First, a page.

Let’s continue. Go back to 1 Peter 1:21 and you will see a small “b” superscripted to the left of the word, “faith.” Again go to the footnotes and find, 21b. You should see it just below 21a, where it tells you to see Galatians chapter 5 verse 5 and 6: “for we, through the Spirit, wait for the hope of righteousness by faith. For in Jesus Christ neither circumcision availeth anything, nor uncircumcision; but faith which worketh by love.” Ponder that scripture for a moment, then turn back to your Scriptures and do the same thing with many of the other superscript letters that you see next to key words. It won’t take long and you’ll find scripture study very fascinating and an hour–two hours–will fly by in no time, and you’ll look forward to your next personal study session!
Do that for an hour or two each day for a week and you will have found the best Sunday School teacher on earth: your own guiding spirit–the spirit that “never faileth.” As a closing thought, read Luke chapter 2, verses 26 to 32.
“Bible study is like eating peanuts. The more you eat, the more you want to eat.”
“Then the Grinch thought of something he hadn’t before! What if Christmas, he thought, doesn’t come from a store. What if Christmas…perhaps…means a little bit more!” ― Dr. Seuss,
The biggest iconic opposites polarity in humanity celebrating Christmas is between Jesus, or December 25th, the day we celebrate as Jesus’ birthday, and Santa Claus. To me, Santa Claus is little more than a sales gimmick created by Coca-Cola to increase their profits, and is an icon of the shopping frenzy that takes place during the pre Christmas season. Santa Claus is to the real meaning of Christmas what a plastic, ten cent diamond is to a real thousand dollar diamond: Artificial. It is the exact opposite of what the season is about.
Jesus’ birth–his gift to all earthly creation–is that there is hope, and that’s not what Santa Claus offers you! Jesus offers hope: a way to lift ourselves out of the hopeless misery that we are/were in, and the opportunity to turn hate into love, and be loved in turn; To replace wordly passion with compassion; To replace violence and war with understanding and compromise; To replace ignorance with true education; To replace selfishness with unselfish deeds that care for all creation, not just ourselves and friends; To replace punishment–prisons–with understanding and a helping hand.
A 2013 CBC report states that Canadian prison population has increased by 75% in the last decade. The report further states that, ten years ago, the number of inmates in federal Canadian prisons was nearly 12,000. It’s now over 15,00! Obviously, punishment doesn’t work! Until we start treating criminals as human beings that need help and not our contempt, our prison population will never go down!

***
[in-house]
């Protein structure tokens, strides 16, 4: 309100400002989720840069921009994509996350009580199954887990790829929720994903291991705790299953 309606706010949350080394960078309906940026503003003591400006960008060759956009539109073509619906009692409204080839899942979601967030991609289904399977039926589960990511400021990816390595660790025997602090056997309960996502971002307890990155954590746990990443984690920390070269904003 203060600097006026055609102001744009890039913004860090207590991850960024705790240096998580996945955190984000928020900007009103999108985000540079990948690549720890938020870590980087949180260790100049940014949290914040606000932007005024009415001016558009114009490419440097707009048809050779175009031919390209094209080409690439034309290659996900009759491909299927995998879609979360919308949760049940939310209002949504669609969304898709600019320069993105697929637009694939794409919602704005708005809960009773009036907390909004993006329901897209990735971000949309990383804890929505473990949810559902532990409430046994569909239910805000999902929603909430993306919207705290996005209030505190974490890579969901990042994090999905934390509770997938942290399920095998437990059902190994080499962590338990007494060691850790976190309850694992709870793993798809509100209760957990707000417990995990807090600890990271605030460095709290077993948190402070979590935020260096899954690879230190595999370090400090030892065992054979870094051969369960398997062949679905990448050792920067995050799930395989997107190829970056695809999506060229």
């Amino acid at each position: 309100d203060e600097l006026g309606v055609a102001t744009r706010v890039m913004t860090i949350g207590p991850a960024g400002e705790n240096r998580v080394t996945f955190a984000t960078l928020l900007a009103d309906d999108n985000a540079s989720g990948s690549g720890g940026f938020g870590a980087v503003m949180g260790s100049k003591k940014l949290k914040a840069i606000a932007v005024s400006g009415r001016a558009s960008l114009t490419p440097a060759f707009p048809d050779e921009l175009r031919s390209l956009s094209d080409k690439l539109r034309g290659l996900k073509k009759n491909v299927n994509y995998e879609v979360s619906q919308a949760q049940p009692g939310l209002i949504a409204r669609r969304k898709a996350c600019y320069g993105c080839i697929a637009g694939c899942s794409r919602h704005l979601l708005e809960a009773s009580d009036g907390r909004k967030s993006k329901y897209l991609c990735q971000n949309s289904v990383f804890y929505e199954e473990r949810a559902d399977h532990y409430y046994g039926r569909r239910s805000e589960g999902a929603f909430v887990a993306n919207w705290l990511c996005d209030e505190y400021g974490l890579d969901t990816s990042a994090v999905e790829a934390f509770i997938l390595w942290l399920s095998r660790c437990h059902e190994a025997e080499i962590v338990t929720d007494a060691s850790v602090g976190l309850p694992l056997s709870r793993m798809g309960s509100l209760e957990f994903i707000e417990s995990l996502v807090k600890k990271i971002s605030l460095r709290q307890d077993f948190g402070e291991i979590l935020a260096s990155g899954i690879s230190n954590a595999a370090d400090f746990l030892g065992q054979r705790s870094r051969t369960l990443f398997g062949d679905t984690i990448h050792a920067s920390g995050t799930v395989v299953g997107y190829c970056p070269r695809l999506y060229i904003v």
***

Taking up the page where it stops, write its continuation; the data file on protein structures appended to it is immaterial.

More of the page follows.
“Christmas, children, is not a date. It is a state of mind. ”
― Mary Ellen Chase
There was a time, before the Great Depression of the 1930s, that social assistance was provided by religious charities and other private groups. Today, welfare is big business and has migrated from the offices of Pastors in religious institutions to government, and a report by the National Council on Welfare indicates that there are 1.7 million Canadians on welfare–obviously a growing statistic! And the last “Ho ho ho” that I heard from Santa Claus, he wasn’t too concerned about feeding the hungry and clothing the sick as he flits to and fro between us and the North Pole!
In order to survive, primitive man had to think of himself first. As we to evolve, Jesus the Christ was born to us with a new message: it is better to give than to receive. Is the idea of Santa Claus’s popularity just an attempt from the Dark Side to keep us primitive, to think only about our own selfish wants?
Giving and receiving is fine. It’s a Christian tradition. But charitable giving and receiving is Christ-giving and receiving! That’s what Christmas is all about!
“Want to keep Christ in Christmas? Feed the hungry, clothe the naked, forgive the guilty, welcome the unwanted, care for the ill, love your enemies, and do unto others as you would have done unto you.”
― Steve Maraboli,
“The sad thing about Artificial Intelligence is that it lacks Artifice and therefore Intelligence.” — Jean Baudillard